Written by Kelly Thompson
Art by Leonardo Romero and Jordie Bellaire
Lettered by Joe Sabino
Published by Marvel Comics
Review by Matthew Sibley
‘Rama Rating: 9 out of 10
The second page of Hawkeye #13 directly recalls the opening to Matt Fraction and David Aja’s run - back then, it was Clint Barton was heading towards the concrete of New York, but today it’s in a ritzier locale, as Kate Bishop falls headlong towards the pavement outside Grauman’s Chinese Theatre in Hollywood. But what Kelly Thompson and Leonardo Romero are doing isn’t simply a visual callback, but it also a mission statement, heralding a playful kind of reunion for Marvel’s premiere pair of archers.
One of Thompson’s strengths as a writer is that she can bring other characters in for a guest spot without them dominating focus nor feeling underutilized. In the case of Hawkeye, we’ve had Kate team up with both Jessica Jones and Laura Kinney, and it remains true here with the return of her mentor Clint Barton, as they debate their next course of action over a slice of pizza. But in true Barton fashion, what looks bad is only about to get a whole lot worse, as they suddenly find themselves in a teleporting supervillain’s sights. As it turns out, Clint’s issue involves someone trying to kill them, which is certainly more pressing.
Seeing Bishop and Barton together is an absolute treasure, and Thompson nails their dynamic. Clint’s inability to ask for help runs up against Kate’s annoyance over his boneheadedness, their friction supercharging the issue’s dialogue. Snark whizzes back and forth as frequently as their arrows, if not more so, but the banter always comes from a place of love and so never gets too mean-spirited to harshen the vibe. Directly referencing Thompson’s work on the summer’s Generations: The Archers issue and on Secret Empire, this issue provides a stellar example of how connected universes and their continuity can craft a strong story that does not require extensive knowledge of prior events.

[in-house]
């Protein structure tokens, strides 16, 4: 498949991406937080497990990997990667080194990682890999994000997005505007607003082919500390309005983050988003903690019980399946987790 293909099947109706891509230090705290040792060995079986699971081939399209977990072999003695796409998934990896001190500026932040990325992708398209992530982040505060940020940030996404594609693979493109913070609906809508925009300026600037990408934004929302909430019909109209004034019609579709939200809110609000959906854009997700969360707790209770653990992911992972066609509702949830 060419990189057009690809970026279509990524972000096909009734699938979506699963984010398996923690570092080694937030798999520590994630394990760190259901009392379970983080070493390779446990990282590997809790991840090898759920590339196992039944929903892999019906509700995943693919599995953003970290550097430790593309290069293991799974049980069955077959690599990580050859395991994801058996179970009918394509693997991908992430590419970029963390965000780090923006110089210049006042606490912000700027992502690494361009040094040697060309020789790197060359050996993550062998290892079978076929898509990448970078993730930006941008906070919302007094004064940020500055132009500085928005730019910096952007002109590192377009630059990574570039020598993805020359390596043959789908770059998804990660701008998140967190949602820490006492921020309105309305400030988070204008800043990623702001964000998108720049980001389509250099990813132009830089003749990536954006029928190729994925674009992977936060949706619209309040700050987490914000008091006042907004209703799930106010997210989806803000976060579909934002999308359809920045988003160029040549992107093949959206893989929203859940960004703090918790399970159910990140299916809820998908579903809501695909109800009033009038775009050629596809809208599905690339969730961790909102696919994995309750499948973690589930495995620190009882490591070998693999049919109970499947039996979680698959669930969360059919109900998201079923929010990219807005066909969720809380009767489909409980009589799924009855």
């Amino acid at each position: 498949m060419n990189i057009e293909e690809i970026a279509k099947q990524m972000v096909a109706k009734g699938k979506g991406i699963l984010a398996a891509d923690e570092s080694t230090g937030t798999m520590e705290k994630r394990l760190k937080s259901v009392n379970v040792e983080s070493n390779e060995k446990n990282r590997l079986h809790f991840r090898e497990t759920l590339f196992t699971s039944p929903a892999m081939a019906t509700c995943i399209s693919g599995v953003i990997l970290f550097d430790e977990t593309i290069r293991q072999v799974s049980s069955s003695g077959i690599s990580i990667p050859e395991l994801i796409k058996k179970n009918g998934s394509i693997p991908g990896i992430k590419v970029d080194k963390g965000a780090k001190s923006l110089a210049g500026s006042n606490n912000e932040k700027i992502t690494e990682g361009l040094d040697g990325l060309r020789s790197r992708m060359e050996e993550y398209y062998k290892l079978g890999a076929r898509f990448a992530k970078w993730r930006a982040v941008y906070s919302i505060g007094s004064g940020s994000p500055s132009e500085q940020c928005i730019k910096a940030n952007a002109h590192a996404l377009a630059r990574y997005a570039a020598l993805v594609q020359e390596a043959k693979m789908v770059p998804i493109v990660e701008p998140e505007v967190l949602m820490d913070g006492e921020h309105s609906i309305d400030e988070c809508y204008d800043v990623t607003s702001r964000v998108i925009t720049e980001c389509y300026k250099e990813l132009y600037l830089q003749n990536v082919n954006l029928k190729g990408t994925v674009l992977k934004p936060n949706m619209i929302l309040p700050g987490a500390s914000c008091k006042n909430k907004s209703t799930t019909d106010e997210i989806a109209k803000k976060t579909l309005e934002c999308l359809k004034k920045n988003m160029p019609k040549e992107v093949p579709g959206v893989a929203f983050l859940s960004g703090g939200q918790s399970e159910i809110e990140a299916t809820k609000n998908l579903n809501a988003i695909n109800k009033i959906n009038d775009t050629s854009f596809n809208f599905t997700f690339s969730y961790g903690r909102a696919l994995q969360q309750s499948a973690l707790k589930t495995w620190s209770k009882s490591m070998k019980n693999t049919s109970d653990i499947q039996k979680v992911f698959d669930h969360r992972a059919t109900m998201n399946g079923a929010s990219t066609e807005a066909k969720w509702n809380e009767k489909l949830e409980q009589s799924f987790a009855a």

Despite being a two-hander between the pair, this is still ostensibly Kate’s book. Thompson leans off the plot involving Kate’s mother for most of the issue, but loops it back in before her page count ends, driving that narrative forward. As the series kicks off its second year, this is indicative of how Thompson’s long-term planning has given her the breathing room to mix things up and take diversions that can’t be considered filler or fluff. What also helps this is the consistent art-team of Romero and Bellaire, who proved themselves as a dynamite duo when the book launched and have somehow managed to level up since then.
Regardless of whether the pair are delivering high-octane action, witty conversation or purely moving around the scene, Romero and Bellaire’s work delivers an inherent sense of speed. It’s recognizable from the first page of the issue - as Kate tumbles towards the ground and seeks to line up a shot - there’s this rainbow quality whizzing by in the background, through Bellaire’s colors and Romero’s speed lines. This extra layer makes the page more than just a seemingly static body in freefall. Meanwhile, smaller beats in action scenes lock together to create simultaneous action on a single page. Take a moment after the arrows start flying - Kate makes a move around a corner in one panel and Clint follows close behind in the next. In transitioning from the first to the second, Romero cuts, smoothly shifting the perspective to the right in order to draw the alleyway the Hawkeyes are running down. And while he’s only in it briefly, Lucky the Pizza Dog is outright adorable in this issue, much as their depiction of Jonathan was last issue.
When the first issue of the series released back in December 2016, I deemed it “fully realized” right out of the gate - and perhaps even more miraculously, the creative team has only built it up further since then. Just as much as the team excels on a macro scale, there’s no shortage of impressive moments on a micro-level, like the way a knife thrown travels along a traceable arc across panels. Hawkeye bounds along, but cleanly enough that it’s easy to scour for these kinds of details, proving it an achievement of craft and joy in equal measure.